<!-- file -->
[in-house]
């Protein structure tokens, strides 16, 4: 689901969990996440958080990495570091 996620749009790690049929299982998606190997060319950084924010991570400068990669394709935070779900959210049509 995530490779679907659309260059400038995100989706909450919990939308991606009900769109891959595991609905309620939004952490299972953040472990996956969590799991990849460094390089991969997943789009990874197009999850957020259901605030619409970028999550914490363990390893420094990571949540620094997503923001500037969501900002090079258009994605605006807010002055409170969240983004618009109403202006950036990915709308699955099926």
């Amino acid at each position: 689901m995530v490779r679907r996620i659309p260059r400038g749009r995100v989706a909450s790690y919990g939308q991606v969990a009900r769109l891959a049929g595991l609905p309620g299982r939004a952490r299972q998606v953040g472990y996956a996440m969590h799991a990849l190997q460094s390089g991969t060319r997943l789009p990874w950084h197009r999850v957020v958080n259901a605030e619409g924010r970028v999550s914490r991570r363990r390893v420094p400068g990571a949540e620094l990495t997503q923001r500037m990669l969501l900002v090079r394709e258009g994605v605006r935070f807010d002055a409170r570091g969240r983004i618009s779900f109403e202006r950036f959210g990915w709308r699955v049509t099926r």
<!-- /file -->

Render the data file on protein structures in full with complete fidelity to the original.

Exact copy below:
[in-house]
């Protein structure tokens, strides 16, 4: 689901969990996440958080990495570091 996620749009790690049929299982998606190997060319950084924010991570400068990669394709935070779900959210049509 995530490779679907659309260059400038995100989706909450919990939308991606009900769109891959595991609905309620939004952490299972953040472990996956969590799991990849460094390089991969997943789009990874197009999850957020259901605030619409970028999550914490363990390893420094990571949540620094997503923001500037969501900002090079258009994605605006807010002055409170969240983004618009109403202006950036990915709308699955099926």
């Amino acid at each position: 689901m995530v490779r679907r996620i659309p260059r400038g749009r995100v989706a909450s790690y919990g939308q991606v969990a009900r769109l891959a049929g595991l609905p309620g299982r939004a952490r299972q998606v953040g472990y996956a996440m969590h799991a990849l190997q460094s390089g991969t060319r997943l789009p990874w950084h197009r999850v957020v958080n259901a605030e619409g924010r970028v999550s914490r991570r363990r390893v420094p400068g990571a949540e620094l990495t997503q923001r500037m990669l969501l900002v090079r394709e258009g994605v605006r935070f807010d002055a409170r570091g969240r983004i618009s779900f109403e202006r950036f959210g990915w709308r699955v049509t099926r």